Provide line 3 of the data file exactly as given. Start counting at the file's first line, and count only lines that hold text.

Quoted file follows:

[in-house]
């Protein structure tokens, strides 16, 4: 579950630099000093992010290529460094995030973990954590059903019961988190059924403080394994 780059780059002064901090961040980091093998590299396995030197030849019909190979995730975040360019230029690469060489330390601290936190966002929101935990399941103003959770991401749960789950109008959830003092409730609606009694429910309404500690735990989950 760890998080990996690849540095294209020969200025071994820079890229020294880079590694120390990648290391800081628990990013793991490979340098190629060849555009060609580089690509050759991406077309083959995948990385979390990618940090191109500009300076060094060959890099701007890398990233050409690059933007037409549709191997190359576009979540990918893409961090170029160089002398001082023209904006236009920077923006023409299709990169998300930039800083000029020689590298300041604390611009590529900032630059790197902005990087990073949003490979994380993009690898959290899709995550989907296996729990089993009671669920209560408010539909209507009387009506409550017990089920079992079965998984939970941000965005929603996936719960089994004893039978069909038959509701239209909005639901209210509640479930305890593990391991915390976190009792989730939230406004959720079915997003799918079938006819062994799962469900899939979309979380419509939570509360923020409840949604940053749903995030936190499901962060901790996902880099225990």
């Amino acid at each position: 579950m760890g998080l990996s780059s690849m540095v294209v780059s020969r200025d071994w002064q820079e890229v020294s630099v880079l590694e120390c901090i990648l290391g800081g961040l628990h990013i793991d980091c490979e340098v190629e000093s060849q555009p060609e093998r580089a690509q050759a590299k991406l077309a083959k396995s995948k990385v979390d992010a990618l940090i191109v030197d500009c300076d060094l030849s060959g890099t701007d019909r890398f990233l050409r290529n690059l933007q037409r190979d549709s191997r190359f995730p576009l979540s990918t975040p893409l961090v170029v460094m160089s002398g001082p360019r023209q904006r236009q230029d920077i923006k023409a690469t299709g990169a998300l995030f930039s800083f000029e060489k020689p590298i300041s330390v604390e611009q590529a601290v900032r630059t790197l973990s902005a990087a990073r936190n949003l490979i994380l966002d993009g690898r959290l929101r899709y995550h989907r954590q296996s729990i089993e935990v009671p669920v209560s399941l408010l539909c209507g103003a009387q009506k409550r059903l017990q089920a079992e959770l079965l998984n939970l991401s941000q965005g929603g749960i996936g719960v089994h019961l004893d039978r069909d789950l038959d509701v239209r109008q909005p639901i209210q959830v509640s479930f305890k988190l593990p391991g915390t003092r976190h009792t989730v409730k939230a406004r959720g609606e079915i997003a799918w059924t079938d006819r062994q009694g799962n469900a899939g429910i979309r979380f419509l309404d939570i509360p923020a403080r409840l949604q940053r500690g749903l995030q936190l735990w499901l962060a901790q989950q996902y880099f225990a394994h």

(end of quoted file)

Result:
């Amino acid at each position: 579950m760890g998080l990996s780059s690849m540095v294209v780059s020969r200025d071994w002064q820079e890229v020294s630099v880079l590694e120390c901090i990648l290391g800081g961040l628990h990013i793991d980091c490979e340098v190629e000093s060849q555009p060609e093998r580089a690509q050759a590299k991406l077309a083959k396995s995948k990385v979390d992010a990618l940090i191109v030197d500009c300076d060094l030849s060959g890099t701007d019909r890398f990233l050409r290529n690059l933007q037409r190979d549709s191997r190359f995730p576009l979540s990918t975040p893409l961090v170029v460094m160089s002398g001082p360019r023209q904006r236009q230029d920077i923006k023409a690469t299709g990169a998300l995030f930039s800083f000029e060489k020689p590298i300041s330390v604390e611009q590529a601290v900032r630059t790197l973990s902005a990087a990073r936190n949003l490979i994380l966002d993009g690898r959290l929101r899709y995550h989907r954590q296996s729990i089993e935990v009671p669920v209560s399941l408010l539909c209507g103003a009387q009506k409550r059903l017990q089920a079992e959770l079965l998984n939970l991401s941000q965005g929603g749960i996936g719960v089994h019961l004893d039978r069909d789950l038959d509701v239209r109008q909005p639901i209210q959830v509640s479930f305890k988190l593990p391991g915390t003092r976190h009792t989730v409730k939230a406004r959720g609606e079915i997003a799918w059924t079938d006819r062994q009694g799962n469900a899939g429910i979309r979380f419509l309404d939570i509360p923020a403080r409840l949604q940053r500690g749903l995030q936190l735990w499901l962060a901790q989950q996902y880099f225990a394994h």